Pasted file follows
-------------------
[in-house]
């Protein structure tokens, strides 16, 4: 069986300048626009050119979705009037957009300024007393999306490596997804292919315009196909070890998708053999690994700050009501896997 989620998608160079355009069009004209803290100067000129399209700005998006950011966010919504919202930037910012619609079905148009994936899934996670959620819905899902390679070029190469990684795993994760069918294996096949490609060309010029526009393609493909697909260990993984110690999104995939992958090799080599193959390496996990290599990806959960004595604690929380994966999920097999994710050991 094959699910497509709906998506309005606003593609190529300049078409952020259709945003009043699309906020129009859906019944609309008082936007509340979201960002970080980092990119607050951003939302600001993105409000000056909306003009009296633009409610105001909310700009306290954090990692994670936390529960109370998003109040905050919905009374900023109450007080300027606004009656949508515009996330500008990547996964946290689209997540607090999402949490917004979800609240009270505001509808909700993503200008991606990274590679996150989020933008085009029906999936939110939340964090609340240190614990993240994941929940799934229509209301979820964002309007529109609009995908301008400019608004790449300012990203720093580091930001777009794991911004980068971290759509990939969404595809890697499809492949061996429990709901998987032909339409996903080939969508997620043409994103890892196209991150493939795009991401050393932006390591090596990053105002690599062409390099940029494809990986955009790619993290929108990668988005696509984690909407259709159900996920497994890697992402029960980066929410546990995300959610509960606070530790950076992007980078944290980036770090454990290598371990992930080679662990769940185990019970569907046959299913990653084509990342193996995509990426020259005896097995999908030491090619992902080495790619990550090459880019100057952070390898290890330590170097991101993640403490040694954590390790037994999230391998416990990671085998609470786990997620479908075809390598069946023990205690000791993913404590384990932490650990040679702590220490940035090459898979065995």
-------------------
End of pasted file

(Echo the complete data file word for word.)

[in-house]
């Protein structure tokens, strides 16, 4: 069986300048626009050119979705009037957009300024007393999306490596997804292919315009196909070890998708053999690994700050009501896997 989620998608160079355009069009004209803290100067000129399209700005998006950011966010919504919202930037910012619609079905148009994936899934996670959620819905899902390679070029190469990684795993994760069918294996096949490609060309010029526009393609493909697909260990993984110690999104995939992958090799080599193959390496996990290599990806959960004595604690929380994966999920097999994710050991 094959699910497509709906998506309005606003593609190529300049078409952020259709945003009043699309906020129009859906019944609309008082936007509340979201960002970080980092990119607050951003939302600001993105409000000056909306003009009296633009409610105001909310700009306290954090990692994670936390529960109370998003109040905050919905009374900023109450007080300027606004009656949508515009996330500008990547996964946290689209997540607090999402949490917004979800609240009270505001509808909700993503200008991606990274590679996150989020933008085009029906999936939110939340964090609340240190614990993240994941929940799934229509209301979820964002309007529109609009995908301008400019608004790449300012990203720093580091930001777009794991911004980068971290759509990939969404595809890697499809492949061996429990709901998987032909339409996903080939969508997620043409994103890892196209991150493939795009991401050393932006390591090596990053105002690599062409390099940029494809990986955009790619993290929108990668988005696509984690909407259709159900996920497994890697992402029960980066929410546990995300959610509960606070530790950076992007980078944290980036770090454990290598371990992930080679662990769940185990019970569907046959299913990653084509990342193996995509990426020259005896097995999908030491090619992902080495790619990550090459880019100057952070390898290890330590170097991101993640403490040694954590390790037994999230391998416990990671085998609470786990997620479908075809390598069946023990205690000791993913404590384990932490650990040679702590220490940035090459898979065995």